Target is preparing to kick off its "most digitally enabled campaign in history" -- but not too early.
A year ago the retailer caught flack from consumers for launching its first holiday spot in mid-October. That ad, which focused on its Red Card branded credit card, featured an upbeat tune with the chorus, "Are You Ready?"
"We learned last year we just went too soon," said Jeff Jones, chief marketing officer at Target. "Even though it wasn't an overt commercial about Christmas products, people interpreted it that way."
This season, Mr. Jones said Target won't launch its anthem holiday ad until the first week of November. Early ads will also focus on Thanksgiving to a degree the retailer has not in the past. One TV spot shows a group of friends gathering around a turkey dinner, while another will promote the price per pound of turkey -- a first for the retailer.
"We have never said Thanksgiving has a place at Target. It's a big event, and we think we have a great value proposition when you think about being a one-stop shop [for] food, home and decorating," Mr. Jones explained.
Cyber Monday, which has become an increasingly important shopping day for retailers and consumers, will also be a focus for Target this season. Mr. Jones said there will be dedicated TV advertising driving consumers to Target.com for the first time, where they'll find 15 new deals every day for two weeks.
All of the advertising from Thanksgiving through Christmas will be organized under the theme "My Kind of Holiday," inspired by conversations on Twitter. Ads carry the hashtag, #MyKindOfHoliday. Having a single campaign is a departure for the retailer, which has typically relied on multiple campaigns, one for branding and one for promoting. This year, nearly all of the retailer's ads will be a hybrid, including specific deal and price-point messaging. 72andSunny handled the holiday campaign.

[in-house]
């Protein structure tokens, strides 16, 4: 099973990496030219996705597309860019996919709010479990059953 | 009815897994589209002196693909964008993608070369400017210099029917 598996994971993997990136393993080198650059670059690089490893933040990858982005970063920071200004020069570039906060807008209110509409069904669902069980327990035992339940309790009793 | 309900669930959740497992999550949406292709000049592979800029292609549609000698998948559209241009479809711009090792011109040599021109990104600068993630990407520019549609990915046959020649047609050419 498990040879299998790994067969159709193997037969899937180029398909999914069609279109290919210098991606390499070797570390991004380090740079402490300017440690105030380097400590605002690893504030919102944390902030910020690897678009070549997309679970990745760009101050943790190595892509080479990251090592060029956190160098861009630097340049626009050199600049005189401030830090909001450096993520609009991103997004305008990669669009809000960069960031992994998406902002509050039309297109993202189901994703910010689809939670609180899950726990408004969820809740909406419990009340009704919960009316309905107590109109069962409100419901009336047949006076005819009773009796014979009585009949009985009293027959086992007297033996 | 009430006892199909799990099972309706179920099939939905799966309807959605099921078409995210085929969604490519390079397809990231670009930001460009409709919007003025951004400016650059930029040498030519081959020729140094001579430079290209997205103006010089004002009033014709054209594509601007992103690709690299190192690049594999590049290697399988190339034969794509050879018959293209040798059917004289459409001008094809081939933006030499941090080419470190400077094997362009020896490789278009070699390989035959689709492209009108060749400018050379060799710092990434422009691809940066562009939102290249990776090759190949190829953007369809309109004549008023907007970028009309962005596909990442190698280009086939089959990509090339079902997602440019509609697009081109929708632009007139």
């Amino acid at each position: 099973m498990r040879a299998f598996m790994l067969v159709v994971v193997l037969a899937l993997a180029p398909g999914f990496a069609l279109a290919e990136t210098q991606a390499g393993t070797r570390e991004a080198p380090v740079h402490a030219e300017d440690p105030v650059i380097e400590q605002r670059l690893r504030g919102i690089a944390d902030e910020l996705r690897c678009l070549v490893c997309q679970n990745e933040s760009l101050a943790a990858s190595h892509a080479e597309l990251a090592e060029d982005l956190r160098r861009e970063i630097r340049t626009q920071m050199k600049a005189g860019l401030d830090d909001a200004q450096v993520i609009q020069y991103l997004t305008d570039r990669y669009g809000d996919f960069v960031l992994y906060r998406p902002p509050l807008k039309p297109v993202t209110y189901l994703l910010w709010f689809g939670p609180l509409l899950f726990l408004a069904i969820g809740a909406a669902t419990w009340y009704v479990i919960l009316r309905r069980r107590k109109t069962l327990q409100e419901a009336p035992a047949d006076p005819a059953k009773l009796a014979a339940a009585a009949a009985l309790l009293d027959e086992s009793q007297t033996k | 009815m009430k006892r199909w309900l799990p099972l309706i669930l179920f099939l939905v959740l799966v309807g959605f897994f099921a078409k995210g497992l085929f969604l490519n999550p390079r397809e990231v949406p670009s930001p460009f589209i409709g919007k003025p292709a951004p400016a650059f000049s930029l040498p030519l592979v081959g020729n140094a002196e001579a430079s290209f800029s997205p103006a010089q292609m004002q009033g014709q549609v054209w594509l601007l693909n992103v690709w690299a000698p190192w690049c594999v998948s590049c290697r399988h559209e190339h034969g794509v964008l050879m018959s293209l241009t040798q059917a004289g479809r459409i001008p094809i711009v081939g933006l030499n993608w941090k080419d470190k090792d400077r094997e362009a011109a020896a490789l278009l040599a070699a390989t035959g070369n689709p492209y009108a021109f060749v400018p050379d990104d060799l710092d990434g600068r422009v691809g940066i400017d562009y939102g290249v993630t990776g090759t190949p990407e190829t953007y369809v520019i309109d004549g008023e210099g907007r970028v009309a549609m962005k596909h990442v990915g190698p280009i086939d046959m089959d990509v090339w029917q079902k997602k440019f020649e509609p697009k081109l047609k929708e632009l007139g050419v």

The overall budget for the campaign is similar to a year ago, though Mr. Jones pointed out Target is shifting substantial portions of its budget to mobile, social, email and display. He said the strategy enables Target to be more personal, relevant and timely with the deals it is promoting. Facebook, Pinterest and Twitter will be key platforms, he added.
"With mobile advertising, we still don't love our choices. Think about trying to transition from browser display to mobile display, it doesn't work," Mr. Jones said. "We think Facebook is one of the better places [to advertise]. The experience is great and our messages are embedded in the newsfeed. We'll have more direct, targeted messages on Facebook platform on mobile."
When it comes to Pinterest, Target has plans to reference the site in its catalogs, as well as highlight top pinned items in store and online. The retailer has also partnered with event planner David Stark to offer consumers a Pinterest party planning resource dubbed "Best.Party.Ever."